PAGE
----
First Lutheran Church, founded in 1872, has a rich history. After the 1919 cyclone destroyed the original church, a new Gothic design was chosen. Construction of the Gothic style building began soon after plans were approved. Raising money for construction was a difficult matter not only because of the overall national depressed economy at the time but also since many church members were engaged in rebuilding of their own property. Before construction which was conducted throughout 1920, worship services were held in the basement of the destroyed church. “We put tar paper on top of the sub floor and had church downstairs for a long time,” said Reuben Peterson, also recalling that the basement walls were blue. When the lower level of the new church was finished, worship services were held there. A wood furnace heated the entire open space, which was about twenty feet long, Reuben said. ” It was tied into the present radiators underneath the ceiling.” Digging of the new basement was with horses and a device called the fresno. The church ended up being about two feet higher than was planned since the groundwater prevented deeper digging. “They couldn’t handle the water. They couldn’t go any deeper” Reuben said. Congregation members volunteered many hours to work on the building. The fact that the new church was built in the shape of a cross was a decision made by the congregation. The very shape of the church symbolizes the foundation on which it rests.
FIRST LUTHERAN’S WINDOWS: Continuing the Tradition of Art in Worship
At First Lutheran Church, we are fortunate to have three distinct sets of stained-glass windows – created at different times, by different artists – to help us understand the faith in which we worship. Our oldest windows, in the sanctuary, depict Christian teachings, the Trinity, the apostles and Gospel writers. Windows in the small chapel represent the means of grace, the Word and Sacrament, and the faith of children. Our newest stained-glass “parables,” located in the narthex, greet all who enter with vivid reflections of creation, discipleship and other Christian themes.
OUR SANCTUARY WINDOWS-CHANCEL
Our sanctuary windows date back to the rebuilding of First Lutheran Church following the 1919 cyclone. After considerable discussion, it was decided that stained-glass windows should be included immediately, with the installer offering to remove the windows later if they could not be afforded. Today, these sanctuary windows, which cost $3,350 in 1920, are regarded as “priceless art treasures,” almost impossible to replace with equal craftsmanship.
OUR CHAPEL WINDOWS
When the parish house wing and children’s chapel were added to First Lutheran Church in 1954, the chapel’s stained-glass windows were given to the church as a memorial. The windows were fabricated by the Conrad Pickel Studios of Waukesha, Wisconsin.
First Lutheran’s narthex windows were all designed by David J. Hetland of Fargo, North Dakota; the gothic arch, rose and transom windows were fabricated by The Lightbenders Glass Studio of Fargo and installed in 1990. Fabricated by Michael Orchard Studio of Fargo, the seven Creation windows were installed in 1996-97. Most of the glass for these windows was handpicked by the artist at the Kokomo Opalescent Glass Company in Kokomo, Indiana – a century-old company that, at one time, supplied about eighty percent of the glass for the works of Louis C. Tiffany.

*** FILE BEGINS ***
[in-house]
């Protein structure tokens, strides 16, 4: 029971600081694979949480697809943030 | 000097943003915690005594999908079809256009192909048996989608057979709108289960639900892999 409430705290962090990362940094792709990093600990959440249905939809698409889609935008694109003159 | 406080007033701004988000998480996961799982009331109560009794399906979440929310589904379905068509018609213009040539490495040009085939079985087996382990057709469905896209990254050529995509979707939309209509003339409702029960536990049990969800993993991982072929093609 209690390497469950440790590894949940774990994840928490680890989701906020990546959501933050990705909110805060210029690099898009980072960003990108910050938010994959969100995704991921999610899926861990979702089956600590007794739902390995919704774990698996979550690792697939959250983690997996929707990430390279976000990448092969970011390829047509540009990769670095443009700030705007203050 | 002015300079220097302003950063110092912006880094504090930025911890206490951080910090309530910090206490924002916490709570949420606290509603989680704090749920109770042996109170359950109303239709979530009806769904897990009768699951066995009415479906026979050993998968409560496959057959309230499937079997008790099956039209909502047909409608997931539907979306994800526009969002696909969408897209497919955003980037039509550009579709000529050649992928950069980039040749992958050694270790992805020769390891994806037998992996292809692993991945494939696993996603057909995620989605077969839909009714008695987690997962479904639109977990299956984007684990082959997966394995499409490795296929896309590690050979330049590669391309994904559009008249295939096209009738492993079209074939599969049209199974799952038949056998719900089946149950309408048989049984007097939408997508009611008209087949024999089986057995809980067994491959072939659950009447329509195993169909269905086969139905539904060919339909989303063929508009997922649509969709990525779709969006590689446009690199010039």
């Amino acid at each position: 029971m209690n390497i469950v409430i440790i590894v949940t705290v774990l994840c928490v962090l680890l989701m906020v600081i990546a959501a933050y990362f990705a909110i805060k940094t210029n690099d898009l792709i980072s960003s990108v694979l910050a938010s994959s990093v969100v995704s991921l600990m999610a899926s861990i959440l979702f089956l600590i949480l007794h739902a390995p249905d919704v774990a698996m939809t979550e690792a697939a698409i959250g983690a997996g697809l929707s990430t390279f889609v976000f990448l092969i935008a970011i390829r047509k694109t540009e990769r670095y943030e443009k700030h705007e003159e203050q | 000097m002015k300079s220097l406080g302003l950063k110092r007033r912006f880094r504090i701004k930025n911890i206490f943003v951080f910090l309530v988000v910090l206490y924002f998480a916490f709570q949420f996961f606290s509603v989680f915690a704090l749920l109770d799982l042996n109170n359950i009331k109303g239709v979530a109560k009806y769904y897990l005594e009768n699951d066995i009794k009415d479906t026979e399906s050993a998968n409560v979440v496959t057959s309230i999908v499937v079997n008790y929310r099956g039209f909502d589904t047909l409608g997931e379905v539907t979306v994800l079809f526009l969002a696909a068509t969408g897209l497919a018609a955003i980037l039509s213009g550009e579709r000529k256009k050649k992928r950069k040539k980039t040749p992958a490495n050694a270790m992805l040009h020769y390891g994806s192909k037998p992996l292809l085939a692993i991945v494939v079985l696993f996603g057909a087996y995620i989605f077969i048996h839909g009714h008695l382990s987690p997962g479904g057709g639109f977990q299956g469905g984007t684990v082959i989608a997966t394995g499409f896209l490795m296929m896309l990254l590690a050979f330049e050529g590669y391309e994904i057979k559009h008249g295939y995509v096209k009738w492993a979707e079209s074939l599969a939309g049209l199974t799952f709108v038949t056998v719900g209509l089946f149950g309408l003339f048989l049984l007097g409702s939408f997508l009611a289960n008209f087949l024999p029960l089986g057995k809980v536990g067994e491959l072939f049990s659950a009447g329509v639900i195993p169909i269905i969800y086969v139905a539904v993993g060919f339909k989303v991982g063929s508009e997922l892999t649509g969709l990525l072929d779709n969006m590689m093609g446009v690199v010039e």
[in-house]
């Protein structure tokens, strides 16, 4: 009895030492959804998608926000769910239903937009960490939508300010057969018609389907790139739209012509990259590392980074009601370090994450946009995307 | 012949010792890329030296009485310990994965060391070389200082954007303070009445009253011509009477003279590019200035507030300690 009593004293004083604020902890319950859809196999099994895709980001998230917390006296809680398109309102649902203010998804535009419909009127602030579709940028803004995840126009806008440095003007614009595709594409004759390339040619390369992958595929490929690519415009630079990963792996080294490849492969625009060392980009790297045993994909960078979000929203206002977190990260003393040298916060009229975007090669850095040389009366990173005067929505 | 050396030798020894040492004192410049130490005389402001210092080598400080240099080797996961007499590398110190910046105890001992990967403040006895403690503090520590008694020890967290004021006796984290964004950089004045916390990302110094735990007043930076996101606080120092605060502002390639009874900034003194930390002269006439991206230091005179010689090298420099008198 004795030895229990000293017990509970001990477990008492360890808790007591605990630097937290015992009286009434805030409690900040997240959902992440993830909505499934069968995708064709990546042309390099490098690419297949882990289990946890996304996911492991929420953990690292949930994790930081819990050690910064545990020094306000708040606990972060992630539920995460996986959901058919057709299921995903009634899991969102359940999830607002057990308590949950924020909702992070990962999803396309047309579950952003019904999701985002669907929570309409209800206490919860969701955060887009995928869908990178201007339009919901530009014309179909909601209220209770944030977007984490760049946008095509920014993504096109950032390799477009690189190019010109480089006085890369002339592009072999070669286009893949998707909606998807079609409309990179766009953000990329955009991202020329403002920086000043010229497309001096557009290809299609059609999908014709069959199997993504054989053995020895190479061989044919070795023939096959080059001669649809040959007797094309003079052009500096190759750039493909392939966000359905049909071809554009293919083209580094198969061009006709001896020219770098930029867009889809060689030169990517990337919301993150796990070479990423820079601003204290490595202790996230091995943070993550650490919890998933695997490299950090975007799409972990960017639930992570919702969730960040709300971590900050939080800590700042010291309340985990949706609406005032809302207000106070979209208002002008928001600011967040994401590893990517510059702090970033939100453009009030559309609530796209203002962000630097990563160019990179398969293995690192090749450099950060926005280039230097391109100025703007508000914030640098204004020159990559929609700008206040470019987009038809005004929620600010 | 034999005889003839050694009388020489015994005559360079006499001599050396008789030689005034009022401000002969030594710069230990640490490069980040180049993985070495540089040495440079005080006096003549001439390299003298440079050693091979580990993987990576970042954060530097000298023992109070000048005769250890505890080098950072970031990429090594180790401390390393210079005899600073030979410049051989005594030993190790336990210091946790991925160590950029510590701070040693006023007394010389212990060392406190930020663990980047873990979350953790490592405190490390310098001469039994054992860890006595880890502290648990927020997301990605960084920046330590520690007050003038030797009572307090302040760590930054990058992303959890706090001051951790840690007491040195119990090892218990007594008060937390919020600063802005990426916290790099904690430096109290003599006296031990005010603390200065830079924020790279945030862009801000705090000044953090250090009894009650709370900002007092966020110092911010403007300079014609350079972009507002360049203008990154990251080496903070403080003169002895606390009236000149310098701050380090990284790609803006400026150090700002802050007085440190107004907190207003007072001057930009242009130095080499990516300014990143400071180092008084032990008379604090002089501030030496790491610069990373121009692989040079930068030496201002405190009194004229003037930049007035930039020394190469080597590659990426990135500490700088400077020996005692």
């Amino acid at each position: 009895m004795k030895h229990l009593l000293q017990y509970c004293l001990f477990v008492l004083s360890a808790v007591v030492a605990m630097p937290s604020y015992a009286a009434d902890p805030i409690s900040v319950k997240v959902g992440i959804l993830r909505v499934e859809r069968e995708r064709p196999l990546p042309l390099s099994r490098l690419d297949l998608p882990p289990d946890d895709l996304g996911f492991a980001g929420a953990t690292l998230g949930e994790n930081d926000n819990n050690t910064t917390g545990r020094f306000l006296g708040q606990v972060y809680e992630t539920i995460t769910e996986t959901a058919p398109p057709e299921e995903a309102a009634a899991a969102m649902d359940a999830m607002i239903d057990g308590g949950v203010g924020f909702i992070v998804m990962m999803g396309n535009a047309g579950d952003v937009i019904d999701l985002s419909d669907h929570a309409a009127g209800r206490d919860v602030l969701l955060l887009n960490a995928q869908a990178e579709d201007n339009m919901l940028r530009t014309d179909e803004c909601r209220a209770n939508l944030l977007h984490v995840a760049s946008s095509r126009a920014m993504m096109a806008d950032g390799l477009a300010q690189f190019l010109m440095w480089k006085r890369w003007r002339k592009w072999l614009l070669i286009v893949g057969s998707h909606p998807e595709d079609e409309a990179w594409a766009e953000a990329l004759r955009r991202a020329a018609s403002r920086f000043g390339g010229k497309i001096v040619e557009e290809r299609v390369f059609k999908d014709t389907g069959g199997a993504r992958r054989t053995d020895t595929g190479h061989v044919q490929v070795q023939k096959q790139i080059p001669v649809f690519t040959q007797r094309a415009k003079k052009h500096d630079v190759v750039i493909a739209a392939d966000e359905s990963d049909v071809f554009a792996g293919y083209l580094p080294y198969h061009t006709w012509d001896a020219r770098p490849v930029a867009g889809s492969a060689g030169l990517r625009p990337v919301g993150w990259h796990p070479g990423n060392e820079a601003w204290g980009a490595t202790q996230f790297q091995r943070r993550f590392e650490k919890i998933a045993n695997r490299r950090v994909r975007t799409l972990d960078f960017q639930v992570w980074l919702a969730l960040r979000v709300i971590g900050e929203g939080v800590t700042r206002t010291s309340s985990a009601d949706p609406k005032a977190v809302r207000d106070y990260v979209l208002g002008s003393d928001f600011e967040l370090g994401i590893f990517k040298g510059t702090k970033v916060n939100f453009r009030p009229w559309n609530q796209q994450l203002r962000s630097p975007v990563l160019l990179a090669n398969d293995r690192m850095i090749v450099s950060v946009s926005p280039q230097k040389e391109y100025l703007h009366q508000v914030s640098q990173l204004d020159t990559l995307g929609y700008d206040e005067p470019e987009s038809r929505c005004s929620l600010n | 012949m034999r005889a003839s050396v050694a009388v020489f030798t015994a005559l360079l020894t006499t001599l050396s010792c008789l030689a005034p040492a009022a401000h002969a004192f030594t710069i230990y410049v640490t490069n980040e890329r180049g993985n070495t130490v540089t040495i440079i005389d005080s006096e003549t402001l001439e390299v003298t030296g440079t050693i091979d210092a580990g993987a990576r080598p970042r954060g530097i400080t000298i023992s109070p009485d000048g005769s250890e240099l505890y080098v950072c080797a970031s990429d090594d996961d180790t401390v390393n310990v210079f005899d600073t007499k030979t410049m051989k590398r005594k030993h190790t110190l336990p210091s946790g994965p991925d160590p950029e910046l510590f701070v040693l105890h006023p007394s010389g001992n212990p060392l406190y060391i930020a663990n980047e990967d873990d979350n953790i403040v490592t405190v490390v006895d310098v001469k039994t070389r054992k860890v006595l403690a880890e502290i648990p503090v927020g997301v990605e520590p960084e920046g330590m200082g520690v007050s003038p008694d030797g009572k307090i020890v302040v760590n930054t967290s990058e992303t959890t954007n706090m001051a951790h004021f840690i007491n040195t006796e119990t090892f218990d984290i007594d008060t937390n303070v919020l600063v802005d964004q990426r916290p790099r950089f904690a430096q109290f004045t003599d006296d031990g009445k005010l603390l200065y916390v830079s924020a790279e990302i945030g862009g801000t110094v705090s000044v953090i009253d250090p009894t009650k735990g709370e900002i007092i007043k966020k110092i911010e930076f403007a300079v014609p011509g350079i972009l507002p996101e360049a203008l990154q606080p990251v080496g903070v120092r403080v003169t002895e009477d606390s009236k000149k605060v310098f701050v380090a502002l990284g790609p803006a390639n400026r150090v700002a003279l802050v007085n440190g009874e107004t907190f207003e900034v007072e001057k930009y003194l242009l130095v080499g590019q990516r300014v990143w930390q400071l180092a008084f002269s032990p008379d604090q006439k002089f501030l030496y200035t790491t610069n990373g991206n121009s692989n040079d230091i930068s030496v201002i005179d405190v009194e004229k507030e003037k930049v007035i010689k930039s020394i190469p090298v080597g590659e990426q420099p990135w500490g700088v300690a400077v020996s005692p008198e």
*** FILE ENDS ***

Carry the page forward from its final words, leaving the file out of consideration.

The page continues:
Along the ramp leading from the narthex to the sanctuary, four sets of small transom-style windows offer our supplications to God. Themes of faith, hope, love, prayer and forgiveness woven into the design are taken from scripture. Visually, the windows contain traditional Christian symbols, expressed in a contemporary style.
Each depicting one day of Creation, the series of seven windows begins on the north side of the narthex, then continues from east to west in the south windows. Stained glass occupies only the clerestory windows on the north side, providing an unobstructed view of the beautiful courtyard. Above the entrance is, fittingly, the depiction of the seventh day, with its invitation to rest and worship.
Population of Creation takes place on the fourth, fifth and sixth days, depicted on the south side of the narthex. Cathedral and clear antique glass enable a veiled view outward. Unifying all of these windows is a ribbon of light, beginning in the first window, where it is separated by God’s hand from the shadows around it. On the second day, the ribbon becomes the line separating sea and sky, and on the third day this ribbon of light, water and sky forms a vine which bears lush fruit. This element continues in the south-side Creation windows. In day four, the ribbon of light is depicted as a rainbow, a sign of God’s promise. On the fifth day, it flows in a smooth current, forming the waters that are the lifeblood of the sea creatures. In the entrance window, the ribbon shape defines the profile of God the Creator looking down from the heavenly city at the people he created on the sixth day – where the ribbon represents a human lifeline.
Unlike the oldest stained-glass windows of Europe, today’s stained glass is protected from the elements. Its lifespan will be long; in perhaps one hundred years, future church members will need to relead First Lutheran’s windows, which otherwise require little maintenance. Despite their creation in a seemingly fragile medium, stained-glass windows are a permanent art form. First Lutheran’s windows reflects different artists, styles, materials and times. Yet whatever their artistic styles, the shared symbolism of their Christian message – the power of their “visual parables” – will endure. First Lutheran’s carefully wrought stained-glass windows are based on God’s Word – a story that will not be lost, but transcends generations to offer its symbols and lessons of faith to passersby and to all believers who worship here.